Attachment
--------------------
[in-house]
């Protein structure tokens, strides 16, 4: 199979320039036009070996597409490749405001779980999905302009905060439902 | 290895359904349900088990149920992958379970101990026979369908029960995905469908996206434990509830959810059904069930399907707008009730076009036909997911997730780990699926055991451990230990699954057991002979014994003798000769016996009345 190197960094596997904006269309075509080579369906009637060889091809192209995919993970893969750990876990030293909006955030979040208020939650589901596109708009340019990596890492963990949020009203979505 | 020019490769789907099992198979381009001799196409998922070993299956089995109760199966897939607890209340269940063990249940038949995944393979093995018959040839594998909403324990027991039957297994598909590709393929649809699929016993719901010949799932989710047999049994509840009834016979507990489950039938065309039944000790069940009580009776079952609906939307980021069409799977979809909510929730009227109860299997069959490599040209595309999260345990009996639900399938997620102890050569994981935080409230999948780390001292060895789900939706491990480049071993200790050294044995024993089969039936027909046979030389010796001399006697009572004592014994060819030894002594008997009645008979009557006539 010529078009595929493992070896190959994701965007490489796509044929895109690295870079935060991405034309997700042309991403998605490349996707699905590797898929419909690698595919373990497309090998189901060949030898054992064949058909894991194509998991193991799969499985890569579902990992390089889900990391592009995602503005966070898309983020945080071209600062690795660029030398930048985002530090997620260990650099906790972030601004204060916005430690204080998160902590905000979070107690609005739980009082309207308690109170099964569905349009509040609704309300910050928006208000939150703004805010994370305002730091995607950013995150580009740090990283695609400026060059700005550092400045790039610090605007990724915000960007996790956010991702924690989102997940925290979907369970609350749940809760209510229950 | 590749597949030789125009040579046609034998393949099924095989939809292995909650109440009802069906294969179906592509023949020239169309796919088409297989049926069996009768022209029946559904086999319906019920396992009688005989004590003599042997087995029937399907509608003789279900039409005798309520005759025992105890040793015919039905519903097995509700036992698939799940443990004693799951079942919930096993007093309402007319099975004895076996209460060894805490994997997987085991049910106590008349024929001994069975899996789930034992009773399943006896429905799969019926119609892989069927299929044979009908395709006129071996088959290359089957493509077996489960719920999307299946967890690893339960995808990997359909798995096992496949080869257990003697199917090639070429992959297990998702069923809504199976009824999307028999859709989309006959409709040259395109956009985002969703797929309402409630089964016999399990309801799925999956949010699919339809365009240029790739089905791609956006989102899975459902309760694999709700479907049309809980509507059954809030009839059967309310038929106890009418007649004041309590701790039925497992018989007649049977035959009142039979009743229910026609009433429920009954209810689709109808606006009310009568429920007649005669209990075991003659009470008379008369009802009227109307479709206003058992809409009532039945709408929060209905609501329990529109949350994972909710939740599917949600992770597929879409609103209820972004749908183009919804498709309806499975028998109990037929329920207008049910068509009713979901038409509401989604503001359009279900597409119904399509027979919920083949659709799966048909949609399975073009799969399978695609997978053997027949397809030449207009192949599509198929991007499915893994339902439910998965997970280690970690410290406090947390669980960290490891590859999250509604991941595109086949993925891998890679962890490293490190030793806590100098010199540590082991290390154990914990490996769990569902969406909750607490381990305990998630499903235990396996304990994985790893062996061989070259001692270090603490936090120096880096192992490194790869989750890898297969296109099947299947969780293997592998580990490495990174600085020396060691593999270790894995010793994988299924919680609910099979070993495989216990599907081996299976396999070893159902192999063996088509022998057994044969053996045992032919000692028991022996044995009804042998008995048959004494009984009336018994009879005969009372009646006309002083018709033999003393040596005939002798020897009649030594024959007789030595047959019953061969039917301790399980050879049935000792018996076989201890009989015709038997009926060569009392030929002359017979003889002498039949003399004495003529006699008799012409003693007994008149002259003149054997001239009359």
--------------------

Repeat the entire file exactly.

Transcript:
[in-house]
């Protein structure tokens, strides 16, 4: 199979320039036009070996597409490749405001779980999905302009905060439902 | 290895359904349900088990149920992958379970101990026979369908029960995905469908996206434990509830959810059904069930399907707008009730076009036909997911997730780990699926055991451990230990699954057991002979014994003798000769016996009345 190197960094596997904006269309075509080579369906009637060889091809192209995919993970893969750990876990030293909006955030979040208020939650589901596109708009340019990596890492963990949020009203979505 | 020019490769789907099992198979381009001799196409998922070993299956089995109760199966897939607890209340269940063990249940038949995944393979093995018959040839594998909403324990027991039957297994598909590709393929649809699929016993719901010949799932989710047999049994509840009834016979507990489950039938065309039944000790069940009580009776079952609906939307980021069409799977979809909510929730009227109860299997069959490599040209595309999260345990009996639900399938997620102890050569994981935080409230999948780390001292060895789900939706491990480049071993200790050294044995024993089969039936027909046979030389010796001399006697009572004592014994060819030894002594008997009645008979009557006539 010529078009595929493992070896190959994701965007490489796509044929895109690295870079935060991405034309997700042309991403998605490349996707699905590797898929419909690698595919373990497309090998189901060949030898054992064949058909894991194509998991193991799969499985890569579902990992390089889900990391592009995602503005966070898309983020945080071209600062690795660029030398930048985002530090997620260990650099906790972030601004204060916005430690204080998160902590905000979070107690609005739980009082309207308690109170099964569905349009509040609704309300910050928006208000939150703004805010994370305002730091995607950013995150580009740090990283695609400026060059700005550092400045790039610090605007990724915000960007996790956010991702924690989102997940925290979907369970609350749940809760209510229950 | 590749597949030789125009040579046609034998393949099924095989939809292995909650109440009802069906294969179906592509023949020239169309796919088409297989049926069996009768022209029946559904086999319906019920396992009688005989004590003599042997087995029937399907509608003789279900039409005798309520005759025992105890040793015919039905519903097995509700036992698939799940443990004693799951079942919930096993007093309402007319099975004895076996209460060894805490994997997987085991049910106590008349024929001994069975899996789930034992009773399943006896429905799969019926119609892989069927299929044979009908395709006129071996088959290359089957493509077996489960719920999307299946967890690893339960995808990997359909798995096992496949080869257990003697199917090639070429992959297990998702069923809504199976009824999307028999859709989309006959409709040259395109956009985002969703797929309402409630089964016999399990309801799925999956949010699919339809365009240029790739089905791609956006989102899975459902309760694999709700479907049309809980509507059954809030009839059967309310038929106890009418007649004041309590701790039925497992018989007649049977035959009142039979009743229910026609009433429920009954209810689709109808606006009310009568429920007649005669209990075991003659009470008379008369009802009227109307479709206003058992809409009532039945709408929060209905609501329990529109949350994972909710939740599917949600992770597929879409609103209820972004749908183009919804498709309806499975028998109990037929329920207008049910068509009713979901038409509401989604503001359009279900597409119904399509027979919920083949659709799966048909949609399975073009799969399978695609997978053997027949397809030449207009192949599509198929991007499915893994339902439910998965997970280690970690410290406090947390669980960290490891590859999250509604991941595109086949993925891998890679962890490293490190030793806590100098010199540590082991290390154990914990490996769990569902969406909750607490381990305990998630499903235990396996304990994985790893062996061989070259001692270090603490936090120096880096192992490194790869989750890898297969296109099947299947969780293997592998580990490495990174600085020396060691593999270790894995010793994988299924919680609910099979070993495989216990599907081996299976396999070893159902192999063996088509022998057994044969053996045992032919000692028991022996044995009804042998008995048959004494009984009336018994009879005969009372009646006309002083018709033999003393040596005939002798020897009649030594024959007789030595047959019953061969039917301790399980050879049935000792018996076989201890009989015709038997009926060569009392030929002359017979003889002498039949003399004495003529006699008799012409003693007994008149002259003149054997001239009359």